A constitutional lawyer has said the Section 65 matter that rocked Malawi Parliament on Friday is a straightforward issue which only needs adherence to procedures.

Said associate professor Edge Kanyongolo in an exclusive interview: “The law is clear after the Section was amended in 2001, but what is important is for procedures to be followed.”

Kanyongolo observes that all procedures have been followed but agrees that the aggrieved should be heard.

“Having received the letter from DPP, the Speaker would not have made a decision before giving a chance to the targeted MPs,” says the law professor.

Kanyongolo was commenting on the Section 65 developments in Parliament on Friday when the High Court in Lilongwe stopped Speaker of Parliament Henry Chimunthu Banda from making a ruling against 46 MPs deemed to have crossed the floor as per the dictates of Section 65 of the Constitution.

Ntcheu West MP Chikumbutso John Hiwa obtained an injunction which was served on the Speaker through Attorney General and Minister of Justice Ralph Kasambara just minutes before he came into the Chamber to pronounce his ruling.

This was after opposition DPP presented additional evidence that its former members crossed the floor when they joined ruling PP.

“Attorney General on behalf of the Speaker has been served with an injunction obtained by Hon. Chikumbutso Hiwa at the High Court Lilongwe registry, restraining me from making any decisions to do with Section 65,” Chimunthu Banda told MPs at 9.56am.

“Like I said on Thursday, in their letter dated 5th June 2012, the petitioners [the DDP] did not provide enough evidence which I could use to make a decision of declaring the seats vacant and the party has responded to my pronouncement by way of another letter, dated 21 June 2012,” added the Speaker.

In his affidavits, MP Hiwa argues that the Speaker’s intention to rule on the matter was against rules of natural justice.

In an interview, his lawyer Likhwa Mussa said: “When the Speaker said there was extra evidence against my client, he needed to serve the same of him.”

This was enough to sway Judge Lovemore Chikopa to stop the Speaker.

“We think it is a matter of convenience really. As we understand it, the applicant is not asking us to stop the Honourable Speaker from determining whether or not he crossed the floor. Only that he be allowed to have his case made out against whatever new evidence against him is before the Honourable Speaker,” reads the judgement in part.

In a letter co-signed by DPP leader in Parliament George Chaponda and the party’s secretary general Wakuda Kamanga which Chimunthu Banda read in Chamber, the former ruling party is not happy with the decision by the Speaker not to make a ruling on the matter, “yet it is a straightforward issue.”

“We are surprised that your office finds our letter lacking enough evidence because we did not receive any communication calling for more evidence. Again, the fact of the matter remains the legislators crossed the floor as Section 65 reads today as we as Parliamentary Standing Order 46,” reads the DPP letter in part.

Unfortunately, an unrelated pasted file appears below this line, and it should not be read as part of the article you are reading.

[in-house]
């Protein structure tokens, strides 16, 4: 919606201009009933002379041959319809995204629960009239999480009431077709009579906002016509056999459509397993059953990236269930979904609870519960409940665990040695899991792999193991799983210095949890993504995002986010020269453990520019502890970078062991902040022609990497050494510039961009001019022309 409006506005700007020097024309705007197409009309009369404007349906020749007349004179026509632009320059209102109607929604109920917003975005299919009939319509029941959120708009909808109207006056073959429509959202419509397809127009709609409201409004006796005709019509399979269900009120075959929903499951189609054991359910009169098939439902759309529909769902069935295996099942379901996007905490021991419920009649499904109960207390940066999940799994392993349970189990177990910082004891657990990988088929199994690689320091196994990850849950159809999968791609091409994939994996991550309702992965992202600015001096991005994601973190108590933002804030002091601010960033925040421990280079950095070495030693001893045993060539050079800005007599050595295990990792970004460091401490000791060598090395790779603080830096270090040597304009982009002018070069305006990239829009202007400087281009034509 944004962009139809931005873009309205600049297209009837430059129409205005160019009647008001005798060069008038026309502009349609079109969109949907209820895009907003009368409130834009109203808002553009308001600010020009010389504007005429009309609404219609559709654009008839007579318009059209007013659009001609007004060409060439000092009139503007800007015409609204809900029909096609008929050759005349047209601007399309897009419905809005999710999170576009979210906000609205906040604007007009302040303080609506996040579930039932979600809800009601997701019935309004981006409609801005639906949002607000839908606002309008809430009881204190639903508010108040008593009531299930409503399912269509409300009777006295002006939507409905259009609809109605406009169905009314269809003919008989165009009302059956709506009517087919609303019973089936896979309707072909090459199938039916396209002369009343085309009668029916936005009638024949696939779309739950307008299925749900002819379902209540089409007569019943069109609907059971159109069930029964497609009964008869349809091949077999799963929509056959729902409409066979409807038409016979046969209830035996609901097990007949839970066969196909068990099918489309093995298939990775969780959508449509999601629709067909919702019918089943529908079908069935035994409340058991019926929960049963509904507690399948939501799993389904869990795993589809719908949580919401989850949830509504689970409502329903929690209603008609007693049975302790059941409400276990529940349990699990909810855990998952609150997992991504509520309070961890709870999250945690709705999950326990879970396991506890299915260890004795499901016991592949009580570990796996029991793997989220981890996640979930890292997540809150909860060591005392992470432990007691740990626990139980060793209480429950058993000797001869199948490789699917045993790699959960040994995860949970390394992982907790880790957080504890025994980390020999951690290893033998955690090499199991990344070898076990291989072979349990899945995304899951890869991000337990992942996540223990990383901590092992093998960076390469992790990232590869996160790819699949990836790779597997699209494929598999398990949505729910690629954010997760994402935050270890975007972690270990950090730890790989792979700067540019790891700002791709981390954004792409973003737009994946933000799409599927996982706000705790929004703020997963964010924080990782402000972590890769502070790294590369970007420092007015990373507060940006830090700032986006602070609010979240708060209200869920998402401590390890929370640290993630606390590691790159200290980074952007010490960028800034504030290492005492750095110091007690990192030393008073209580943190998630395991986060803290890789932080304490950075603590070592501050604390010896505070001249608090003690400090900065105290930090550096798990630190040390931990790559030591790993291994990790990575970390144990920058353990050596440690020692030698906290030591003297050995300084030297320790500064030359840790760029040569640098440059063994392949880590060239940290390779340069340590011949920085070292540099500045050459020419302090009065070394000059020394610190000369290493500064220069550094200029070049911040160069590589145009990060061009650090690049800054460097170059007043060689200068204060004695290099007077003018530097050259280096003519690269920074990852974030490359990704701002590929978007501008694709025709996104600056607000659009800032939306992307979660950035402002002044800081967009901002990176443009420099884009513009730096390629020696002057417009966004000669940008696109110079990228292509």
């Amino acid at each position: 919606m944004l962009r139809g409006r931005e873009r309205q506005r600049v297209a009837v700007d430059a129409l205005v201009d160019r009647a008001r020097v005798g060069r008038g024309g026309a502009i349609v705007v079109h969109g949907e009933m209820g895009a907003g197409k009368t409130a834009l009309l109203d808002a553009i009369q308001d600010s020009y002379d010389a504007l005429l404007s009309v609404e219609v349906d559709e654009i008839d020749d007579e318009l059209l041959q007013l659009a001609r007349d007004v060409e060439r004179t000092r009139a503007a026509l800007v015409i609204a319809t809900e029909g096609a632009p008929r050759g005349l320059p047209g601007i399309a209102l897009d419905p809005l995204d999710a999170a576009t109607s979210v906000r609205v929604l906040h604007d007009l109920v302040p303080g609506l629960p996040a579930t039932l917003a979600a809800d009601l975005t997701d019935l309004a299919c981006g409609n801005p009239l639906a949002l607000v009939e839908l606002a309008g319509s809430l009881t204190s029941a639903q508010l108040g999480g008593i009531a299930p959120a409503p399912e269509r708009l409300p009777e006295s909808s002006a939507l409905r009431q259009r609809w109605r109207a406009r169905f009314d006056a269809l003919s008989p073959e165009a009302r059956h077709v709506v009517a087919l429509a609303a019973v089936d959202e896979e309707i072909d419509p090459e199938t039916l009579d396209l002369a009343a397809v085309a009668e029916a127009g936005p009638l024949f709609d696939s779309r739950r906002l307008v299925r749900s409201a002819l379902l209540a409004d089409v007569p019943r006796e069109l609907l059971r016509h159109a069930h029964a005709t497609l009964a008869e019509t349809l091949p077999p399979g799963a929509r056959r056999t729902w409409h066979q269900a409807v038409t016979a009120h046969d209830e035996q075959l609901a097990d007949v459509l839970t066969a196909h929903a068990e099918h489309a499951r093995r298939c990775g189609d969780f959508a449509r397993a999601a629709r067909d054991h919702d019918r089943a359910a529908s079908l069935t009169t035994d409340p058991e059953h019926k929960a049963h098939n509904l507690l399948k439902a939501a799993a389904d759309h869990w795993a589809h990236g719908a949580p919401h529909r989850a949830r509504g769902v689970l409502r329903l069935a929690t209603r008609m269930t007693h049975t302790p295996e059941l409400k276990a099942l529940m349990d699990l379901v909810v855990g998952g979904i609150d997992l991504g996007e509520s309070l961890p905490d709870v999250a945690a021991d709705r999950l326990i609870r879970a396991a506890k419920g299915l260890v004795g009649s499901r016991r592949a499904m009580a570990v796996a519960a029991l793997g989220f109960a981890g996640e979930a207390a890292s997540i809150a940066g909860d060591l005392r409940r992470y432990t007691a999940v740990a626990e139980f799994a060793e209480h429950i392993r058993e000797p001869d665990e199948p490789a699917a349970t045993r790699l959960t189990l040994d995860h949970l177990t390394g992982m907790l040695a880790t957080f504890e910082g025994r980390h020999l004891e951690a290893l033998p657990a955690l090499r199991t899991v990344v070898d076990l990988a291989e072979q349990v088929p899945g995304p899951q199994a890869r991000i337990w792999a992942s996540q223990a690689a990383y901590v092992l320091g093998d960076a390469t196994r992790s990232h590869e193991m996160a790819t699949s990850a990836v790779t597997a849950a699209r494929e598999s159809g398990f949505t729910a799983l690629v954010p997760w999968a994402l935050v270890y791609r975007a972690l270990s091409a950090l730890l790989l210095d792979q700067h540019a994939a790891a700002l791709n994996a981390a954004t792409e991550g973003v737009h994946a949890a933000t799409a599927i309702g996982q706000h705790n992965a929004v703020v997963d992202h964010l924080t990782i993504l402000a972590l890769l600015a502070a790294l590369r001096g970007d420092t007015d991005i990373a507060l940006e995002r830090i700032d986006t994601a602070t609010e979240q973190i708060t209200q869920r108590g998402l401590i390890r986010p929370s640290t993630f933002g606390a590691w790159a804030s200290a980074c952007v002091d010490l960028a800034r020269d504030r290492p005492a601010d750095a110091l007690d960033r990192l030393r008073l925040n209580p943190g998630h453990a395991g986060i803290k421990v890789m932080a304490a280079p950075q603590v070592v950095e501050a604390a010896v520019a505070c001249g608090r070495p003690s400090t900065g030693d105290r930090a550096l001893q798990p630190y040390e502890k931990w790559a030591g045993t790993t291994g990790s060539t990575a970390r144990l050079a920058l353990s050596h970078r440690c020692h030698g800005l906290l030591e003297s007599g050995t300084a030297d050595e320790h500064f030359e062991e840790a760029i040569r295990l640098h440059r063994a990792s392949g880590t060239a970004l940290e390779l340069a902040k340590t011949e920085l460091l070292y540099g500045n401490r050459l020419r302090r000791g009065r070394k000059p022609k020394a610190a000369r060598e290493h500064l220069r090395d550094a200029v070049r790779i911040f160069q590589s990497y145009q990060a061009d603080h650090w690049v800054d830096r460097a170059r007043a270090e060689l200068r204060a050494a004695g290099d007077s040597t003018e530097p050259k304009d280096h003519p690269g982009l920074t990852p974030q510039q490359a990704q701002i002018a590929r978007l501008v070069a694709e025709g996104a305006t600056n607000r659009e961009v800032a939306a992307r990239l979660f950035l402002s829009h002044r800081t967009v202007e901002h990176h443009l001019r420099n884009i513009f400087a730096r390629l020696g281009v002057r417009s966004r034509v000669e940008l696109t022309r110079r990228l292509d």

“If your office does not make any decision on this matter, it will be regarded as adjudication of duties on your part and we will not hesitate but apply for a judicial review,” further states the letter as read by the Speaker.

Immediately the Speaker finished his pronouncements, the government side clapped hands apparently in a remote hope that it would please the Speaker.

But little did they know that Chimunthu Banda wanted no praise-singers and immediately burst into anger.

“Why are you clapping hands? Nobody should be cheated that I have made a ruling on the matter. All I have done is to make a general comment on the issue at hand. So nobody has won or lost,” shouted the Speaker, his tone not in any way betraying his mood.

“I, myself prepared the ruling and I shall make it at the appropriate time. It is this kind of behaviour that leads to unnecessary reactions,” added the visibly charged Speaker.

Immediately after the Speaker’s announcement, Chaponda and DPP acting president Peter Mutharika were seen leaving the Chamber.

When queried, Chaponda said: “Our walking out is not in protest against the ruling made rather we are strategising. It is surprising that someone has obtained an injunction on a matter that was already handled by the Supreme Court. Common sense prevails that as head of the Legislature, the Speaker should not be restricted in the way he discharges his duties, but this is not the case.”

Ironically, Chaponda was a senior DPP member of the House when Zomba Central MP Yunus Mussa obtained a similar injunction during the party’s reign.

He brushed aside assertions that history was repeating itself and as such DPP should leave the Section 65 matter.

“What is happening now is different from that instance, this time the issue is straightforward as there is a Supreme Court ruling. That ruling must simplify issues for the Speaker,” said Chaponda.

In his ruling Judge Chikopa said the order was to be served on the Attorney General as principal legal advisor because Parliament is in session.

Members of Parliament, including the Speaker, are immune to arrests and such legal actions when Parliament is in session.

Judge Chikopa says due to the urgency of the issues, substantive matters should be heard on Friday June 29, 2012 at the General Division of the High Court in Lilongwe.

“For that purpose, we transfer this matter to the Judge in charge of Lilongwe Registry of the High Court for further dealing,” reads Chikopa’s order in part.

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